Her exquisite wall hangings have clean and timeless, even modern, designs. They are incredibly beautiful and detailed and I found the colors she uses in many of the designs she creates to be very soothing.  Her process is painstaking.  The pieces she was exhibiting at the show were mostly made from silk fibers, but she also works in linen and wool.  She hand dyes all her threads, mostly with natural dyes that she creates with organic items like onion skins, and plants from her yard.  The threads are either dyed uniformly, or dyed multiple colors, in multiple stages.  The multiple colored strands, when added to the loom, gives the piece a variegated or polychromatic look.  Simply gorgeous!  It is hard for me to fathom the patience it must take to add each strand to the loom one piece at a time.  It can take months for her to complete a piece depending on the complexity.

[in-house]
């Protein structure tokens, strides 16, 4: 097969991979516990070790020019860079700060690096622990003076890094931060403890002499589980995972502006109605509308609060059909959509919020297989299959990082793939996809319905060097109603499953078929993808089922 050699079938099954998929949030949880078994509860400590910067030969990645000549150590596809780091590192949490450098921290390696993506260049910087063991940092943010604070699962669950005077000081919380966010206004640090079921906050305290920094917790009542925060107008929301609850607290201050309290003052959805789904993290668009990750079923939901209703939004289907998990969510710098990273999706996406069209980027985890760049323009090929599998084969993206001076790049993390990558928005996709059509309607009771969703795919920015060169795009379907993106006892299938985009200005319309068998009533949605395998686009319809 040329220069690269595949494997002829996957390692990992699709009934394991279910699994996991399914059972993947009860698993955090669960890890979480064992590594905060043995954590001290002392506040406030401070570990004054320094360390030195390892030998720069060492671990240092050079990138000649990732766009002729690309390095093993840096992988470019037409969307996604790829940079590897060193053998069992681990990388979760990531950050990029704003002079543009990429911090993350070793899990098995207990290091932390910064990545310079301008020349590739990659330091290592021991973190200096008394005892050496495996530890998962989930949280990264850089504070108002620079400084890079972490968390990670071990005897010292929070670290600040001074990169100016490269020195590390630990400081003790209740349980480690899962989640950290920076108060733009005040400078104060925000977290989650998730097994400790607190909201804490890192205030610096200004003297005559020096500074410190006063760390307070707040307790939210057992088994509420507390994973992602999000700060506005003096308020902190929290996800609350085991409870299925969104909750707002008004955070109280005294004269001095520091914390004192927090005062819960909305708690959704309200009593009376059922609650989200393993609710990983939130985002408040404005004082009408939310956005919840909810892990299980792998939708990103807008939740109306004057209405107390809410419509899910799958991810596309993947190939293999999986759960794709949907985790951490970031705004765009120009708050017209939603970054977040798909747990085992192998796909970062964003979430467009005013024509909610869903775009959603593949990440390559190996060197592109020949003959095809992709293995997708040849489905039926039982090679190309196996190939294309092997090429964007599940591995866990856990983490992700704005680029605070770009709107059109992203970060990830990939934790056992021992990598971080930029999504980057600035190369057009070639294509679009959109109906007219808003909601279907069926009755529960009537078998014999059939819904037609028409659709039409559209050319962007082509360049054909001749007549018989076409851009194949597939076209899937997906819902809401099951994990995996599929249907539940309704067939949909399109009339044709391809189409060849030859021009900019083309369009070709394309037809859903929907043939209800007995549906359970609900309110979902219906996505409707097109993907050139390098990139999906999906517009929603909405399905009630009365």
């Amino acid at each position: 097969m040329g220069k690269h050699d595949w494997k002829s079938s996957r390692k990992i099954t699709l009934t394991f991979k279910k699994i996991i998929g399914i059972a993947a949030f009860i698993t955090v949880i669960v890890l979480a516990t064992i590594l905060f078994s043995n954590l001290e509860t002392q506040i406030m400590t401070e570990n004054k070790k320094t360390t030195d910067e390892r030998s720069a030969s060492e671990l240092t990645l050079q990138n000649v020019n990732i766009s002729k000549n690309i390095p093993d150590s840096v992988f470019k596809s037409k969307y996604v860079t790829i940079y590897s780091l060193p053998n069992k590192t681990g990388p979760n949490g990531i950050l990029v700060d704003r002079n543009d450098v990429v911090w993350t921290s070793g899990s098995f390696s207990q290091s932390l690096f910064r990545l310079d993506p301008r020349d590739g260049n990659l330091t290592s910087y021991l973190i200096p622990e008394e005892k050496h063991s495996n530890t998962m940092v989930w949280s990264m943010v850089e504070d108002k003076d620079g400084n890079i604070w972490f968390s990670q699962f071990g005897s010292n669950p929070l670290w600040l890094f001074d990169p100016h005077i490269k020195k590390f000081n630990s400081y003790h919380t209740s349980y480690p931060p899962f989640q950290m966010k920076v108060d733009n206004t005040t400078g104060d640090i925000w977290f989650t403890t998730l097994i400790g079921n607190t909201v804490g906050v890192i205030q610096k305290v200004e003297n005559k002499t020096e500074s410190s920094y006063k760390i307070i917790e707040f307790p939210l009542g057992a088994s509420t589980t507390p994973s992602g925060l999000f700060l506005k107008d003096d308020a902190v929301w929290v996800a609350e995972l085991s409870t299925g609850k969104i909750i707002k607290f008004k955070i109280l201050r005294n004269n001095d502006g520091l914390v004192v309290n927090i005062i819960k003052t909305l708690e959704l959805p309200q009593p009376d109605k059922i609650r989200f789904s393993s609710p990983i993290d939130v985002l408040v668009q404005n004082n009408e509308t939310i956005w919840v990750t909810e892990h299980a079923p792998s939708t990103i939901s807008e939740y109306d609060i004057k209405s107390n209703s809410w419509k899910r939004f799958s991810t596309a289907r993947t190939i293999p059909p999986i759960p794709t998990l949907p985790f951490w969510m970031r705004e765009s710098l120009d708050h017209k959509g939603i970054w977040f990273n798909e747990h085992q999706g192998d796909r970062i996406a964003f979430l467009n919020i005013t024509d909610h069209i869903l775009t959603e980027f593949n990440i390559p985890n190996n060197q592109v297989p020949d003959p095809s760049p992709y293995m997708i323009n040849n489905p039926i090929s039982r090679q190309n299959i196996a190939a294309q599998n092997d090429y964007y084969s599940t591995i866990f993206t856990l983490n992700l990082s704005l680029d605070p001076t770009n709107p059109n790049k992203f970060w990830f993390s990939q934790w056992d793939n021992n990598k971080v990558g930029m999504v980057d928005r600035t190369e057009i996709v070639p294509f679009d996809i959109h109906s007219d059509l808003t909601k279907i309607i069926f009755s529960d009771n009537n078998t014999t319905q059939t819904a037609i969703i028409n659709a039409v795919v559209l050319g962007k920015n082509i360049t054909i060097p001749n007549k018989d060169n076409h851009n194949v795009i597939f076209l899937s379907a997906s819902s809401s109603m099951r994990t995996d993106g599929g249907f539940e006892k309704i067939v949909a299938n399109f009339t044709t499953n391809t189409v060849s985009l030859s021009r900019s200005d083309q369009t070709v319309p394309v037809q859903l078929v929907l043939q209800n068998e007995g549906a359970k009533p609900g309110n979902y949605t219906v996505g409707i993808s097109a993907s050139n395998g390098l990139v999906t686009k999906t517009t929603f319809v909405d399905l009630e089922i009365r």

Chie won an “Award of Excellence” at the American Craft Council Show in San Francisco (August 2017) for the piece she is standing with below, and was awarded “Best In Show” at CraftBoston Holiday (December 2017.)  The pattern in this piece reminded me a little bit of a quilt pattern, but this is far different, and much more time consuming than quilting.   The detail honestly must be seen in person.   It is impossible to appreciate the intricacies of this design from a photograph.   When the fabric is lifted you can see each tiny strand that was added to create the design on the front.  This is not embroidery by the way – this is all done on a loom.  Chie uses a  “technique called nuki-tori, a form of weave lacing where she manually inserts extra weft threads in the weave to create a design or image.  Its’ effect is often similar to that of embroidery, but the image is created during the original weaving process.” I believe she said it took her more than 3 months to create this piece!  When you get up close you can actually see designs within the design that are not visible from far away, or in this photo.